Nova Scotia

Opposition calls on N.S. government to build more affordable housing

Nova Scotia’s opposition party leaders say Premier Tim Houston has an oversimplified view on solving the province’s housing crisis, and are calling for concerted efforts to build more affordable units.

Premier says building more housing is key, but opposition leaders say focus should be on affordable units

Nova Scotia’s opposition party leaders pressed Premier Tim Houston during Question Period Wednesday about government efforts to find more stable arrangements for people currently living in tents. (Robert Short/CBC)

Nova Scotia's opposition party leaders say Premier Tim Houston has an oversimplified view on solving the province's housing crisis, and that his government needs to be doing more for the province's most vulnerable residents.

Houston was pressed during Question Period at the legislature on Wednesday about the work underway to get people living in tents into some place more secure, and on the need to construct more housing that is truly affordable.

The premier told reporters outside the chamber what he told MLAs inside — that the solution to the housing crisis is to build more housing. More housing would lead to a change in demand, he said, which would mean more options for people in need.

"It's just simple math," said Houston.

"When you have people looking for homes, you build homes. People fill them and that fills them across the spectrum."

Construction costs way up

Building that housing will take time, he said.

"But at some point in time, if we can build enough housing there will be housing for everyone across the whole spectrum."

What is not being constructed right now is more public housing. There are about 11,200 units across Nova Scotia owned by the government. Houston ignored questions about why his government is choosing not to build more.

Premier Tim Houston ignored questions about why his government is choosing not to build more public housing. (CBC)

His housing minister, John Lohr, provided more insight into that question.

Lohr told reporters that it's the view of the government that it can get more bang for its buck, particularly in the midst of a labour shortage that's already straining construction capacity, if money is directed instead toward supporting co-operative housing projects and projects spearheaded by non-profit agencies.

The province's Finance Department released statistics on Tuesday showing that residential building construction prices in Halifax are up 11.7 per cent over this same time period last year. Building costs for low-rise apartment buildings (fewer than five stories) were up by 12.1 per cent, while high-rise apartment building costs were up by 9.1 per cent.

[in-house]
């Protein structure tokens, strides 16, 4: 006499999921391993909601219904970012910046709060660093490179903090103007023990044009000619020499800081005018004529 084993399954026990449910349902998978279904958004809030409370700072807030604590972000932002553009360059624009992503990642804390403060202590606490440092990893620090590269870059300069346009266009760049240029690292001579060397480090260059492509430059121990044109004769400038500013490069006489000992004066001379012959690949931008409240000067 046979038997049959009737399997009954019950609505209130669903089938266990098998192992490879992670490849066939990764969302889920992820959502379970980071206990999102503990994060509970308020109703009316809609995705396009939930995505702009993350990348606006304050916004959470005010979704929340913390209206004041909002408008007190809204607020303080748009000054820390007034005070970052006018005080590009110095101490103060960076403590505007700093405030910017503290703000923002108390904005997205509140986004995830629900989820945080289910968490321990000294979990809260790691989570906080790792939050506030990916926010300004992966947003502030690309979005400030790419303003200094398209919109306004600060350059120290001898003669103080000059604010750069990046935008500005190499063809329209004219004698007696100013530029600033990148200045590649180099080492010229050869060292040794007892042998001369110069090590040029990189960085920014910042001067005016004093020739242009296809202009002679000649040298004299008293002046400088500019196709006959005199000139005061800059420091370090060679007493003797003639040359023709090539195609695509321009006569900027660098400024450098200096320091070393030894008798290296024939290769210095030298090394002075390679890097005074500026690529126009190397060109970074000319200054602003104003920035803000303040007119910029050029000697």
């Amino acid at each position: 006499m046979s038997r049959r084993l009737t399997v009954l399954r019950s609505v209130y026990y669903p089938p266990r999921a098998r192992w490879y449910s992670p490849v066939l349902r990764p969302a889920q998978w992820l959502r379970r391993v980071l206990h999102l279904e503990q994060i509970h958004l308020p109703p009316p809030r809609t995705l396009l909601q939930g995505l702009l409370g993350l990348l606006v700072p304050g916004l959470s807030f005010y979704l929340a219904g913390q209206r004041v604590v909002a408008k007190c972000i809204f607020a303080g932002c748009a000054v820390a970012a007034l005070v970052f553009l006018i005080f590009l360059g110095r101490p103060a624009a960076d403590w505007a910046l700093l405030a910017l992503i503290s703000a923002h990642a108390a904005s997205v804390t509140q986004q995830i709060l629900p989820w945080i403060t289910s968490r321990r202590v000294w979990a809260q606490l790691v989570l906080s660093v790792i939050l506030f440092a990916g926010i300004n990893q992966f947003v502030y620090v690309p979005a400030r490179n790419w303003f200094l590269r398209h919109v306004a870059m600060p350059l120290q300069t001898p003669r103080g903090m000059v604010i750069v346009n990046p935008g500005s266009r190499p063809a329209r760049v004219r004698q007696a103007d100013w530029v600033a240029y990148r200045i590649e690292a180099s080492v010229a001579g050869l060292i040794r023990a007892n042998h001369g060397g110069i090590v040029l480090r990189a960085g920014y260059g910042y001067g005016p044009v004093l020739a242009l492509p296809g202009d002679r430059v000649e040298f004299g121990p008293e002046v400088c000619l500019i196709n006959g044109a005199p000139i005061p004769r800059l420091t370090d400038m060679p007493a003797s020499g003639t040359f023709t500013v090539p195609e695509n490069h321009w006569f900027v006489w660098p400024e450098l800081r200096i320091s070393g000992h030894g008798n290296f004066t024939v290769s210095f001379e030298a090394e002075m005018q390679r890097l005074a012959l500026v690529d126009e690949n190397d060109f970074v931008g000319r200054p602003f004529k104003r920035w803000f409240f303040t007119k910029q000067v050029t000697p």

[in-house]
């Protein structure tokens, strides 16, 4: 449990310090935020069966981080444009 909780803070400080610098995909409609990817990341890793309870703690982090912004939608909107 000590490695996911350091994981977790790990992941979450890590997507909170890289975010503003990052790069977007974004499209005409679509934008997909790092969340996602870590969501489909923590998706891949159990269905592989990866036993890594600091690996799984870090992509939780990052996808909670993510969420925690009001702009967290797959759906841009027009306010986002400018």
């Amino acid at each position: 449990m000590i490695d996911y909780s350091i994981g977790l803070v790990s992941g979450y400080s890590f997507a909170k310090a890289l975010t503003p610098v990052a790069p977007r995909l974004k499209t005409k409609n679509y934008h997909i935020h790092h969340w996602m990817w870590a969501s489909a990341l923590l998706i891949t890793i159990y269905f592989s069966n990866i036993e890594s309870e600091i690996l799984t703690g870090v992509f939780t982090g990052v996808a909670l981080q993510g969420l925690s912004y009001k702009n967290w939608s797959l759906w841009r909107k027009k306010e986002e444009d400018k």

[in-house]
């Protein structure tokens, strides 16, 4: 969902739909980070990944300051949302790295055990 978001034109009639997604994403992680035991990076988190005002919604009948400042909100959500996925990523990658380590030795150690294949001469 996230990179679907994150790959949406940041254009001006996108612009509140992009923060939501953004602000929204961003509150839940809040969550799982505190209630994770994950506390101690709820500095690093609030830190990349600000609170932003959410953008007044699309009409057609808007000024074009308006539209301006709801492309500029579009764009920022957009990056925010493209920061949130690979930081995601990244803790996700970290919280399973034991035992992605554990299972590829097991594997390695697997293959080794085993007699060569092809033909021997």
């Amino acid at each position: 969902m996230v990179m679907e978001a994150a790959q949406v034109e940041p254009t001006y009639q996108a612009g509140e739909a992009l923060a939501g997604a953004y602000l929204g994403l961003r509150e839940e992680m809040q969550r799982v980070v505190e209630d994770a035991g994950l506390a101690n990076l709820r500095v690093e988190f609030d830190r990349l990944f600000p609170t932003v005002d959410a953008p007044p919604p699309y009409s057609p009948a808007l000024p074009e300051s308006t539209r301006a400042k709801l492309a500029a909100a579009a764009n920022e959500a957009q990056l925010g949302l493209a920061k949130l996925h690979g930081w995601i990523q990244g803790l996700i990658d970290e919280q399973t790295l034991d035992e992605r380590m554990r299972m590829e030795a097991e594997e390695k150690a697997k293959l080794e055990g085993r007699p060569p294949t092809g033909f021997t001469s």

Working with a broad spectrum of groups

Lohr said the government needed to do a "deep dive" into management concerns the auditor general recently raised about the province's housing authorities. The minister recently introduced legislation that will merge the five authorities into a single entity, a move intended to bring more consistency and efficiency in the way public housing is managed.

Meanwhile, the province is also spending money to support projects under the rapid housing initiative, through for-profit developments and other avenues such as increased support for rent supplements, said Lohr.

"We're really working with a very broad spectrum of groups across the community," he said.

NDP Leader Claudia Chender said there needs to be a more concentrated focus on building new affordable housing. (CBC)

"I don't think that there's any one particular answer in the housing spectrum."

But NDP Leader Claudia Chender said there needs to be a more concentrated focus on building new affordable housing.

A need for more affordable options

Chender said the province needs to use the definition of affordable housing that considers rent as no more than 30 per cent of a person's monthly income. Rent supplements have been the only substantive help the Tories have offered low-income people so far for housing, she said, and even that has problems.

"As the rents go up, those supplements become harder and harder to implement," she told reporters.

"So we need thousands of [new affordable] units."

Liberal Leader Zach Churchill said he doesn't expect the private sector to come through when it comes to new emergency and affordable housing stock to meet demand. (CBC)

Liberal Leader Zach Churchill said the number of people living in tents is a sign that the government must develop emergency housing stock as soon as possible. He doesn't expect the private sector to come through when it comes to new emergency and affordable housing stock to meet demand.

Churchill told reporters that he'd also like to see affordable housing development grants open to everyone, not just large players.

"If you want to put a nanny suite in your basement or a tiny home on your property that's going to be affordable, normal citizens should be eligible for those affordable housing grants that are only available right now to large developers. And they are not going to build those buildings in rural Nova Scotia. The market is too risky for them."

ABOUT THE AUTHOR

Michael Gorman is a reporter in Nova Scotia whose coverage areas include Province House, rural communities, and health care. Contact him with story ideas at michael.gorman@cbc.ca

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